“It’s not $21. [Snyder] …is already paid $600,000 a year. I can’t even imagine having that. I can’t even imagine making that much money,” said Nona Pittman, a double major in African American Studies and Communication Studies and ASLMU Communications Manager. “We could take it out of it and give it to the FM workers.”

The new base rate of pay was determined based on the results of a compensation study conducted by Human Resources. “The comprehensive compensation study looked at the salaries of more than 100 benchmark positions at LMU and other institutions in the region,” said Mason Stockstill, acting director of media and public relations at LMU. “He also weighed economic conditions, the competitive job market and external research on living wages, as well as University finances, benefits offerings and tax planning for our future.”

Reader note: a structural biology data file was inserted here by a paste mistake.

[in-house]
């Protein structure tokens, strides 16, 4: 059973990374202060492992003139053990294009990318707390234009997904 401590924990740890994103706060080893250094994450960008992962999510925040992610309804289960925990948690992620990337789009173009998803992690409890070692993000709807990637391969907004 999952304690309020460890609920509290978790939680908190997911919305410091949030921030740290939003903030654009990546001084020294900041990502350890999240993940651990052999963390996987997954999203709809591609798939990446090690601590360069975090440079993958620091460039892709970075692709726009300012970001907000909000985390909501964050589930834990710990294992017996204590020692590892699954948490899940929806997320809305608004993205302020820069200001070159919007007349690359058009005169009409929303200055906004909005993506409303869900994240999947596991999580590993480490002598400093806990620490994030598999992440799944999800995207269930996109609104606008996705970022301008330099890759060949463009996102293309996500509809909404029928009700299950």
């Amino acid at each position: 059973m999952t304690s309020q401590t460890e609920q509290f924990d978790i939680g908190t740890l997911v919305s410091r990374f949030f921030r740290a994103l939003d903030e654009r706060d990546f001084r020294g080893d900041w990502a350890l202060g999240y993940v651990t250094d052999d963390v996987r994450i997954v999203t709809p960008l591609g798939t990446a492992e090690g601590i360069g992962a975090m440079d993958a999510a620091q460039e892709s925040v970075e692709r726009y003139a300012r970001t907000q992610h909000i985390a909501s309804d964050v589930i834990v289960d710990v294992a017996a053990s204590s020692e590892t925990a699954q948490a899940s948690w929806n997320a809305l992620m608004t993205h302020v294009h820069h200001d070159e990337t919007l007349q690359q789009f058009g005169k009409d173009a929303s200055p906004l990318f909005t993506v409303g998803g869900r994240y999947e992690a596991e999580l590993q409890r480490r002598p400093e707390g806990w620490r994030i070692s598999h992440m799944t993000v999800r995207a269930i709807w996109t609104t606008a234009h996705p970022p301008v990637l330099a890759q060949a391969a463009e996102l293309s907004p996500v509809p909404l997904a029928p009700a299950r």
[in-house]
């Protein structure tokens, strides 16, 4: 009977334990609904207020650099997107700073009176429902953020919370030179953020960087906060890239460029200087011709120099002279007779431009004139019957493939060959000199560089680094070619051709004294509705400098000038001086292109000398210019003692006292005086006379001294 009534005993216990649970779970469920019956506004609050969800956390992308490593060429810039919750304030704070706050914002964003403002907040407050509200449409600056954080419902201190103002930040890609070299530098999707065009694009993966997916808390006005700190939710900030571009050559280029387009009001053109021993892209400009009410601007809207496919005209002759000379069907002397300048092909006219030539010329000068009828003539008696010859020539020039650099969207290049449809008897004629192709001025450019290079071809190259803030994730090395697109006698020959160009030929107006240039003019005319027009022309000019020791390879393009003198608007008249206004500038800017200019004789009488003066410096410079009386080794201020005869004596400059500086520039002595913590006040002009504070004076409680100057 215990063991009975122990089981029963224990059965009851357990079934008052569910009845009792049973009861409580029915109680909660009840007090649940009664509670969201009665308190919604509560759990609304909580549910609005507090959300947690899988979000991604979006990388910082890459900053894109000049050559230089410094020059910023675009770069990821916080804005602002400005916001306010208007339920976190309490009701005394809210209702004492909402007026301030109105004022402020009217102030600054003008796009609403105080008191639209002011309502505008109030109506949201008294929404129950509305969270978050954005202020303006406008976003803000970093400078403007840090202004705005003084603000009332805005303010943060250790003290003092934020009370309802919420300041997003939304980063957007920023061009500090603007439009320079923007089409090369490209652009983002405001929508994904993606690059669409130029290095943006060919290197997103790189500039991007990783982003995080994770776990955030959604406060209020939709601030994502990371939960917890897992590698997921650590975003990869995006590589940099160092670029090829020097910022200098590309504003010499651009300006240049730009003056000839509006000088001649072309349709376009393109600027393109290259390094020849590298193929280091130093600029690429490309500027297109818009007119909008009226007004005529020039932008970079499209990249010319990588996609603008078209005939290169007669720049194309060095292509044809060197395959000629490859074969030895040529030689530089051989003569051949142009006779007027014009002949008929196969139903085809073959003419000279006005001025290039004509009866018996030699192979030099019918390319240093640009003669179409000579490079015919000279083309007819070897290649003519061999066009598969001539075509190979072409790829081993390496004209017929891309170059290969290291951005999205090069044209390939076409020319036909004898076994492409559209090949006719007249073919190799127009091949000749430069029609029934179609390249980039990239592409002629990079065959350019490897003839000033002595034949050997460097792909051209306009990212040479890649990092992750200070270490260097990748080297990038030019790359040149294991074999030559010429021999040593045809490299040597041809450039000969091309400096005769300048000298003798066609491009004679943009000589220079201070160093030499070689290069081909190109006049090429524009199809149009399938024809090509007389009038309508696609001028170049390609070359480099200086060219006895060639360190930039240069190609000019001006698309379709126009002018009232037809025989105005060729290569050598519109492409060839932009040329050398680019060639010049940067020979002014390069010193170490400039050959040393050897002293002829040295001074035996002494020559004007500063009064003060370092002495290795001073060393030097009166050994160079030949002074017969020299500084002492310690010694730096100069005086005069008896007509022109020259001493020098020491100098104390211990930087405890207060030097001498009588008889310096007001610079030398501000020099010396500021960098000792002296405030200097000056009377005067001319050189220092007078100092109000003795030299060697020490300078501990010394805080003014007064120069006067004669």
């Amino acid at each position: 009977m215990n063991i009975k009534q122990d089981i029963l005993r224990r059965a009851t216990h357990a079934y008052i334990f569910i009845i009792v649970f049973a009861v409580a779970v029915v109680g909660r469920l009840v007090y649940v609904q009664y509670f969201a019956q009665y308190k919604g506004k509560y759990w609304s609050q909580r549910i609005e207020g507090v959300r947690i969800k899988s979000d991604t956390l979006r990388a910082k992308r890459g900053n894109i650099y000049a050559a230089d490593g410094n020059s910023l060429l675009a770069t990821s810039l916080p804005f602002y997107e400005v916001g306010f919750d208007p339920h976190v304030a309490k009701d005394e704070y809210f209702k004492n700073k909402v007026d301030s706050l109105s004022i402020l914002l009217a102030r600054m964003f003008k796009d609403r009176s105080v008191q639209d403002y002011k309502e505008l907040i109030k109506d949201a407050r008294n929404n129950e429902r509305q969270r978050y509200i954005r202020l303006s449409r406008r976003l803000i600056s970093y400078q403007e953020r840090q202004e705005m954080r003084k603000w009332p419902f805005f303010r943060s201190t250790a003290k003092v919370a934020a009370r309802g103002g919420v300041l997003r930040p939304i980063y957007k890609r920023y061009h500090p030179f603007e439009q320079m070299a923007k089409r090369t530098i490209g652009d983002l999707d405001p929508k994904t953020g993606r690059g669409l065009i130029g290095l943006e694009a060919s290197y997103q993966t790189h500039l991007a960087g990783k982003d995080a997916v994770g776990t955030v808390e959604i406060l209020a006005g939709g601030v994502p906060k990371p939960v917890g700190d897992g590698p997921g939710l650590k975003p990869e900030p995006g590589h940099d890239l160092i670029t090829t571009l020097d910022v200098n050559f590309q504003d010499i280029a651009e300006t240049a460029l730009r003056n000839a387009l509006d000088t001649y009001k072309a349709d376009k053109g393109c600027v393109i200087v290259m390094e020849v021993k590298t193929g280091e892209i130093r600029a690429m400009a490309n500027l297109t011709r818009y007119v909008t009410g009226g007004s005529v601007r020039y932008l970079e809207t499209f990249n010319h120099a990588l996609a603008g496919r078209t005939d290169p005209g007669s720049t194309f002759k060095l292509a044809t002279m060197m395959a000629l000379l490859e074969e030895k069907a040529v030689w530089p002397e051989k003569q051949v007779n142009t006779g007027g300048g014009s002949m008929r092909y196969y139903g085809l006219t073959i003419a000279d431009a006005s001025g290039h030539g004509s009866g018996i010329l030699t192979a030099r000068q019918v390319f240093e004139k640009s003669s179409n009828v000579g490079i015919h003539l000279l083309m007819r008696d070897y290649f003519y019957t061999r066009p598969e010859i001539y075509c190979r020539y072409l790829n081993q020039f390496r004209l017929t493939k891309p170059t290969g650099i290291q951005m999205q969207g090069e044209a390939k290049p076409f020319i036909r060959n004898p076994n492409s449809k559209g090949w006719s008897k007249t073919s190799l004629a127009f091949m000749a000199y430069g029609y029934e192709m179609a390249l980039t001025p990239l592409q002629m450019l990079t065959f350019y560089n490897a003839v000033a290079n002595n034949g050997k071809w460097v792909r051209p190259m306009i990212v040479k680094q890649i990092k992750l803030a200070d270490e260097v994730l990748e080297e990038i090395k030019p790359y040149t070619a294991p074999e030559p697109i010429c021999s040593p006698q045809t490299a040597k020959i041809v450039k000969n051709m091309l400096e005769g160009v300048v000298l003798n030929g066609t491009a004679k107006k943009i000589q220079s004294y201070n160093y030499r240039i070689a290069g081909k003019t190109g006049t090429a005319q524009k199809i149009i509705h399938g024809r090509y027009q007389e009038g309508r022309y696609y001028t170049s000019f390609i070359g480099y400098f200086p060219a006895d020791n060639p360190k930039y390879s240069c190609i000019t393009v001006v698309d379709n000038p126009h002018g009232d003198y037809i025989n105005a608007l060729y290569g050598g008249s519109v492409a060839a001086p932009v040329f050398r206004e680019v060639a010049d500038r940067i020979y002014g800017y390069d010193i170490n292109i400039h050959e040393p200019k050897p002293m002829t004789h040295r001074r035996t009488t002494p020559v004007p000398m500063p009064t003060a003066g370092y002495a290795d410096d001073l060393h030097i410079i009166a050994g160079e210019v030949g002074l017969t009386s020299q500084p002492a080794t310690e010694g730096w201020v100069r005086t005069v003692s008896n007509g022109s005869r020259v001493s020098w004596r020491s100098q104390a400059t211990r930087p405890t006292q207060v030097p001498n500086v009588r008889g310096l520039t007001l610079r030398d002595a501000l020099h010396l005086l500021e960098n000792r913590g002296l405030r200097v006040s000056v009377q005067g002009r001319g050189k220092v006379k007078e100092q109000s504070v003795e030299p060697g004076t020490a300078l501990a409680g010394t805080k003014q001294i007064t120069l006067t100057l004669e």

Harrison, a longtime FM Workers advocate, said the press release was about more than trust in the student body. “This threatening language in LMU’s press release, which suggests tuition fees will rise if students sustain fair wages, is deeply cynical and undermines community building at LMU,” she said.

Regarding tuition, the press release shared, “These processes and obligations require careful consideration and an understanding that our financial resources are all interconnected. Expenses are paid for by our tuition income, and tuition fees are paid for by our students and their families.

According to Pittman, the focus on tuition is misguided. “Are these administrators not paid through us? It is absolutely absurd to blame students as the reason FM workers are not being paid,” she said.